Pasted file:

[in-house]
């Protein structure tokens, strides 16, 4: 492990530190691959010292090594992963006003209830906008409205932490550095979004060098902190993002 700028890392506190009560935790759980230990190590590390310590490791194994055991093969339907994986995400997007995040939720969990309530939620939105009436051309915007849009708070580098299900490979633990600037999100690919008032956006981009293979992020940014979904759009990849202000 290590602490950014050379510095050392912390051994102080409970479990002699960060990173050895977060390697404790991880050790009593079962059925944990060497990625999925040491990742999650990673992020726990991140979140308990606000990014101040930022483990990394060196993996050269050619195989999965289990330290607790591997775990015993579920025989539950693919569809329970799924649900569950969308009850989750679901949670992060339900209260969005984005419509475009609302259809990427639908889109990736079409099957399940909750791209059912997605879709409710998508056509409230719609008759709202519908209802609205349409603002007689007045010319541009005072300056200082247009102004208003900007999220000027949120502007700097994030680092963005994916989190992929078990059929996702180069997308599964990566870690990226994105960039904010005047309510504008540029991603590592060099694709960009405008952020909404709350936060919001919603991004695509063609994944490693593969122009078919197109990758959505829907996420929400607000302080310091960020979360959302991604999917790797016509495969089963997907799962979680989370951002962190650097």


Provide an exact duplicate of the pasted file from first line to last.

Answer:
[in-house]
């Protein structure tokens, strides 16, 4: 492990530190691959010292090594992963006003209830906008409205932490550095979004060098902190993002 700028890392506190009560935790759980230990190590590390310590490791194994055991093969339907994986995400997007995040939720969990309530939620939105009436051309915007849009708070580098299900490979633990600037999100690919008032956006981009293979992020940014979904759009990849202000 290590602490950014050379510095050392912390051994102080409970479990002699960060990173050895977060390697404790991880050790009593079962059925944990060497990625999925040491990742999650990673992020726990991140979140308990606000990014101040930022483990990394060196993996050269050619195989999965289990330290607790591997775990015993579920025989539950693919569809329970799924649900569950969308009850989750679901949670992060339900209260969005984005419509475009609302259809990427639908889109990736079409099957399940909750791209059912997605879709409710998508056509409230719609008759709202519908209802609205349409603002007689007045010319541009005072300056200082247009102004208003900007999220000027949120502007700097994030680092963005994916989190992929078990059929996702180069997308599964990566870690990226994105960039904010005047309510504008540029991603590592060099694709960009405008952020909404709350936060919001919603991004695509063609994944490693593969122009078919197109990758959505829907996420929400607000302080310091960020979360959302991604999917790797016509495969089963997907799962979680989370951002962190650097």